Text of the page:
On my return home yesterday, I was pret sure my bag would be picked up for secondary screening given the presence of this lump of cheesy explosive in my bag (although apparently @digininja tells me a malt loaf has the same effect as well). Sure enough, my bag was selected, I presented to the good natured security folks the block of cheese, and with a wry smile they let my bag through. The same could not be said of my carry on bag though.
I was asked quite curtly if I had a penknife or similar in this bag; now I am getting more forgetful, but I was pretty sure I hadn’t. The security guy really did not look like he believed me, so we started to empty my bag. Then I remembered, I had a pick lock set that I had put into zipped pocket in my bag about nine months ago, intending to give it to my good friend Akash in Boston who had expressed an interest in that particular art. Remember I just said I am getting forgetful? That’s why it has been in my bag for so long having seen Akash many times this last nine months. Oh well.
But it also occurred to me that I had been through about ten different airports in that time, and this was the first time it had been picked up, let alone even identified as a possible penknife (understandable as the picks fold into the main body).
This underscores to me the inconsistency of the security scanning at virtually every airport. Shoes on or off? Belts on or off? IPads as well as laptops taken out? Kindles, in the bag or out? My bag of cables that you tell me to keep in my bag at one airport, and then getting admonished for not pulling it out of the bag at the next? As an end user of these services (and I am fully supportive of them despite this I must say) it is extremely frustrating. There seem to be too many exceptions in place without clear reason, and without tying back to a singular way of doing things. The shoe bomber, Richard Reid, saw to it we have to take our shoes off going through security… except of course when you don’t.
Consistency in an information security programme is obviously key. But sometimes the pendulum swings too far the other way. Any policy that ends with “There are no exceptions to this policy” is asinine at best, and crippling to the business at worst. There will always be a need for an exception in order to ensure business can be carried out effectively. As long as the risks are understood and communicated effectively, then move on and do it.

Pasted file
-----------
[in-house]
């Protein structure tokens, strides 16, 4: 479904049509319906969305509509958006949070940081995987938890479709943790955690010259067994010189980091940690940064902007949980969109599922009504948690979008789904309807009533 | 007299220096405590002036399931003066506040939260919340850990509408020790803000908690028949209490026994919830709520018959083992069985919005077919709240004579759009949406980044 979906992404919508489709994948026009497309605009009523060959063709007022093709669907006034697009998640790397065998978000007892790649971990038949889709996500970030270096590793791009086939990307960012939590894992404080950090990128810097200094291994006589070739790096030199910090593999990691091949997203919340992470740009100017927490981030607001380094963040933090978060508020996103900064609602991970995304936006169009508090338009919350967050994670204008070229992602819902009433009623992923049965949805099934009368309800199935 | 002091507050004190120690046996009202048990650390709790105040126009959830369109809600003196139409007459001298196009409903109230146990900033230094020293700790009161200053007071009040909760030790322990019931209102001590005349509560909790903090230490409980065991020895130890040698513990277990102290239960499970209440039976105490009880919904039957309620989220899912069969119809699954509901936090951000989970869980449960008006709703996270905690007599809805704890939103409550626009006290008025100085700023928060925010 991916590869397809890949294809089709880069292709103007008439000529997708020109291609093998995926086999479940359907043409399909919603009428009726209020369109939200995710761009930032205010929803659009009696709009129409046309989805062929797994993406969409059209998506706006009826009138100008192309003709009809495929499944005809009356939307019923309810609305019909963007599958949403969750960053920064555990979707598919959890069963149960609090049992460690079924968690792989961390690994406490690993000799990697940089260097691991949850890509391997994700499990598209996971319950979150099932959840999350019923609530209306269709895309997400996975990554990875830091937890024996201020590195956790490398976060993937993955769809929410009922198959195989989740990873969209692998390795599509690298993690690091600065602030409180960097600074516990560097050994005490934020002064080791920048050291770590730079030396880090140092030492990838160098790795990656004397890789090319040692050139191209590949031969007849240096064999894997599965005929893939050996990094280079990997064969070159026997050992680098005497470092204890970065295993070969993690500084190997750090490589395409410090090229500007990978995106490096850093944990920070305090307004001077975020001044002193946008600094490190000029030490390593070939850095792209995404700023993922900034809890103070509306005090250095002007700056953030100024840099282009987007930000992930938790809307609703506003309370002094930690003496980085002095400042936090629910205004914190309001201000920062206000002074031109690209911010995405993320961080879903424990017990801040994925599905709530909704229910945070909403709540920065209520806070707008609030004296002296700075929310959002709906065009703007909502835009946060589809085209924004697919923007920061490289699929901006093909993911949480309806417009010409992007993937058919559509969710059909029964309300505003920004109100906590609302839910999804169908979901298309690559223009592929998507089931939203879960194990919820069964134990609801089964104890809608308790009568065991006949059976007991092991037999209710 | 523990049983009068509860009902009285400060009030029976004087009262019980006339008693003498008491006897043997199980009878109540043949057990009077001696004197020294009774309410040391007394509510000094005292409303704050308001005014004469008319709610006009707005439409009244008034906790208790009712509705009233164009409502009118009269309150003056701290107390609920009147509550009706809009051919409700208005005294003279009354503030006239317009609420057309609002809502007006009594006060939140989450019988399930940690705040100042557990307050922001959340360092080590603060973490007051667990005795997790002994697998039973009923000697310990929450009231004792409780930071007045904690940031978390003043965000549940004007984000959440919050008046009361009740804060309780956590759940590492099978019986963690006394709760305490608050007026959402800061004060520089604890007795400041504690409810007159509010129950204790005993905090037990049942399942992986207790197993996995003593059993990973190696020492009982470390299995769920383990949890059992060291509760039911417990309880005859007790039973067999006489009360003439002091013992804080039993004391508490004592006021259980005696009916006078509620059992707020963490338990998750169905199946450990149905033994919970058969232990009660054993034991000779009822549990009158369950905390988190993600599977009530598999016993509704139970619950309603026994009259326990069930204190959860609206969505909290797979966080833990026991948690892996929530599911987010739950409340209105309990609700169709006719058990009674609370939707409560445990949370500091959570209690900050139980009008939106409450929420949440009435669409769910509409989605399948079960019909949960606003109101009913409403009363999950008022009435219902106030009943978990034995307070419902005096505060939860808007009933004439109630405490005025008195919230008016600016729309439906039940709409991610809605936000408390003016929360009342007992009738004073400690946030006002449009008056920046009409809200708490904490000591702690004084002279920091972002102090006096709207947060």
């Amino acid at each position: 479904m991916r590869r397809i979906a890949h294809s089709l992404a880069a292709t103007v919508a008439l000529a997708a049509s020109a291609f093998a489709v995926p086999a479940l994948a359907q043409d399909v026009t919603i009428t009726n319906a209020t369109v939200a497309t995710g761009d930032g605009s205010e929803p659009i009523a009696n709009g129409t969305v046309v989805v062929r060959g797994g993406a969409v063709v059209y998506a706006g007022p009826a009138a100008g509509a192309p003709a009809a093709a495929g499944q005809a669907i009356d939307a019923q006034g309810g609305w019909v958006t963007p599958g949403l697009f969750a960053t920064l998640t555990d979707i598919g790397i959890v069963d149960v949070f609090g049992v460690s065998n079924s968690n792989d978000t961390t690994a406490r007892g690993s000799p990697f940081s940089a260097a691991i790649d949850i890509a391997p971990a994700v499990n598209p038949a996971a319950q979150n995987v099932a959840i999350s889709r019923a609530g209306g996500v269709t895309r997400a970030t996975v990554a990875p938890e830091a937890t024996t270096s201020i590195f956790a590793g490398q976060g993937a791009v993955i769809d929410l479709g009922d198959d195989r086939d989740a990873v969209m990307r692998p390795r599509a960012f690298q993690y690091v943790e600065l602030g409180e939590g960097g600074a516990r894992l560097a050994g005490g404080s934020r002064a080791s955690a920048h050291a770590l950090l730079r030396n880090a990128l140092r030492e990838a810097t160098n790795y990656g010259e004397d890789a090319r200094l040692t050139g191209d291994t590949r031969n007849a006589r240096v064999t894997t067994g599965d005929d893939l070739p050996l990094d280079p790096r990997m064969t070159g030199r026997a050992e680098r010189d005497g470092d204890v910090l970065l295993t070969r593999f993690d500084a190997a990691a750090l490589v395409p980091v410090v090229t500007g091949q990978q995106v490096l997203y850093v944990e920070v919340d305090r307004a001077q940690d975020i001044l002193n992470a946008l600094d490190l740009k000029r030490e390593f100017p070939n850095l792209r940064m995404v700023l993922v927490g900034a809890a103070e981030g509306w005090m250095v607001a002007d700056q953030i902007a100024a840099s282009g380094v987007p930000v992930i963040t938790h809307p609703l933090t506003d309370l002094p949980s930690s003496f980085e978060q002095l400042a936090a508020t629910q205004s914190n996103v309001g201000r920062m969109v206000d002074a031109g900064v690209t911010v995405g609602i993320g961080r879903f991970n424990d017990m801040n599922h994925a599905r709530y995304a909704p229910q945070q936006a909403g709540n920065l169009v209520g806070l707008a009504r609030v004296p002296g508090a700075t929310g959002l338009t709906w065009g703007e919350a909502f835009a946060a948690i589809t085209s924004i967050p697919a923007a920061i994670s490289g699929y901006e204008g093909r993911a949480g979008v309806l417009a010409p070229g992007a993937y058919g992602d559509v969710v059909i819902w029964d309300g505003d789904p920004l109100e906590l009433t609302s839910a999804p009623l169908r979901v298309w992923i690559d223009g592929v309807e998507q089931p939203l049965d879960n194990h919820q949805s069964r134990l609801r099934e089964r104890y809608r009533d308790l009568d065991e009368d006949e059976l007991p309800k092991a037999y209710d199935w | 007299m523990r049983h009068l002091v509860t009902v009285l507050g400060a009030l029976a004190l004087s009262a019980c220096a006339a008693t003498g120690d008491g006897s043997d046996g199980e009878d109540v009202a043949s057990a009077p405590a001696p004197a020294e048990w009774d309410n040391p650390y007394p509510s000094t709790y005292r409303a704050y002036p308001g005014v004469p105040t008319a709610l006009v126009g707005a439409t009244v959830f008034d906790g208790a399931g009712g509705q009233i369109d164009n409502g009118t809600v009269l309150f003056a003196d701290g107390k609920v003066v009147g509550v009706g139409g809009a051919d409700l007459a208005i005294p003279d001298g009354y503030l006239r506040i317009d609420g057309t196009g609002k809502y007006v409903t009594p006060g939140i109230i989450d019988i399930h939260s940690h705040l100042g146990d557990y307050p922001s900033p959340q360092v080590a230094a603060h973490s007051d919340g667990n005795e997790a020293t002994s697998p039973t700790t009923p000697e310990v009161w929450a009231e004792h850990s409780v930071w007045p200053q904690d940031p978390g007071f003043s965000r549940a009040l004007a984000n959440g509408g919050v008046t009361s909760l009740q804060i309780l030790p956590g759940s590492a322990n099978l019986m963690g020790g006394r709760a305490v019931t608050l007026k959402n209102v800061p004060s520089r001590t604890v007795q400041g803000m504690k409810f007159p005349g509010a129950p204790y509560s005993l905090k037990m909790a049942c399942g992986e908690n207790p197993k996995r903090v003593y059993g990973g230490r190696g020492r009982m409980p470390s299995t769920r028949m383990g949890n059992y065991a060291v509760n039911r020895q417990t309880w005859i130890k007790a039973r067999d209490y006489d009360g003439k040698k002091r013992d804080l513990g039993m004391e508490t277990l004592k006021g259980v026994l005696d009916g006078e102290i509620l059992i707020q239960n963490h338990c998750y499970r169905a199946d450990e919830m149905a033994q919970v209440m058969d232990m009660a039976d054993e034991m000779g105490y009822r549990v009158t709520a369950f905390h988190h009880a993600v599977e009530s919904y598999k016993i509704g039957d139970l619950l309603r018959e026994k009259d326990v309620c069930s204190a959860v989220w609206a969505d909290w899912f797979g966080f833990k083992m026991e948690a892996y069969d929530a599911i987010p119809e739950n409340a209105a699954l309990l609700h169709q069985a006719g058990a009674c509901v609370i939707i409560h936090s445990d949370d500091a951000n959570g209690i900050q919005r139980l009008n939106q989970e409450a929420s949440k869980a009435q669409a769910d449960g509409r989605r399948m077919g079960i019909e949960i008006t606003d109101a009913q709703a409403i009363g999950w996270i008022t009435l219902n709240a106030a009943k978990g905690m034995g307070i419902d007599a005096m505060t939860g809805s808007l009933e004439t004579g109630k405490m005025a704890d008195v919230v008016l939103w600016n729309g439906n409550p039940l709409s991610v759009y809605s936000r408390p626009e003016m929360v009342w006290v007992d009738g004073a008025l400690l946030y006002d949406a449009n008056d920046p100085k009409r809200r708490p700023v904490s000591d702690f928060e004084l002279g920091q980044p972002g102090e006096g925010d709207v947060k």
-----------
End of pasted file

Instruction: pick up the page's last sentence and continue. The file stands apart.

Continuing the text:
It certainly doesn’t mean that the exception can be used as an excuse to carry on working like that. There is no concept of precedence in this case. If there was the natural end state would be complete mayhem as every exception is used to the point where there is no policy left. An exception is just what it says on the tin, a one off easing off the rules for business to to operate effectively and efficiently. It should be time based, must be reviewed regularly, and where possible repealed if alternative approaches have come to light.
Consistency is important when applying policies, especially across a large organisation, but for goodness sake, don’t forget that change is an important part of business and needs to be embraced. But please do a better job of managing that change, and the subsequent exceptions, than airport security does.
Conferences and Presentations
What with InfoSec Europe, BSides, RSA Unplugged and the just attended Nordic CSA Summer conference it has been busy on the presentation front again. I have a few more presentation to upload to this site as well as some footage. I am hoping to make it to Blackhat in Vegas for the first time this year, and speak on behalf of friendly vendor who I have always enjoyed working with.
As I also mentioned in my last post, my employer became a sponsor of the European Security Blogger Awards, something I hope we will be for future events as well. Unfortunately I lost my best personal blogger award crown this year to Lee Munson of Security faq’s. I can’t help but feel that if I have to lose to someone, Lee would be top of my list as he consistently outshines me in both quality and volume of blogging. As a community we are lucky to have someone like Lee and if you haven’t already done so please do reach out to him and congratulate him.
In the years running up to the beginning of the second world war the British government was extremely concerned that in the event of hostilities breaking out, the german Luftwaffe would launch significant attacks against Britain and especially London. With an estimated 250,000 casualties in the first week alone, the consensus was that millions of Londoners would flee, leaving the industrial war engine to grind to a halt. Several psychiatric hospitals were even set up on the outskirts of London to handle the huge numbers of casualties psychologically affected by the bombing.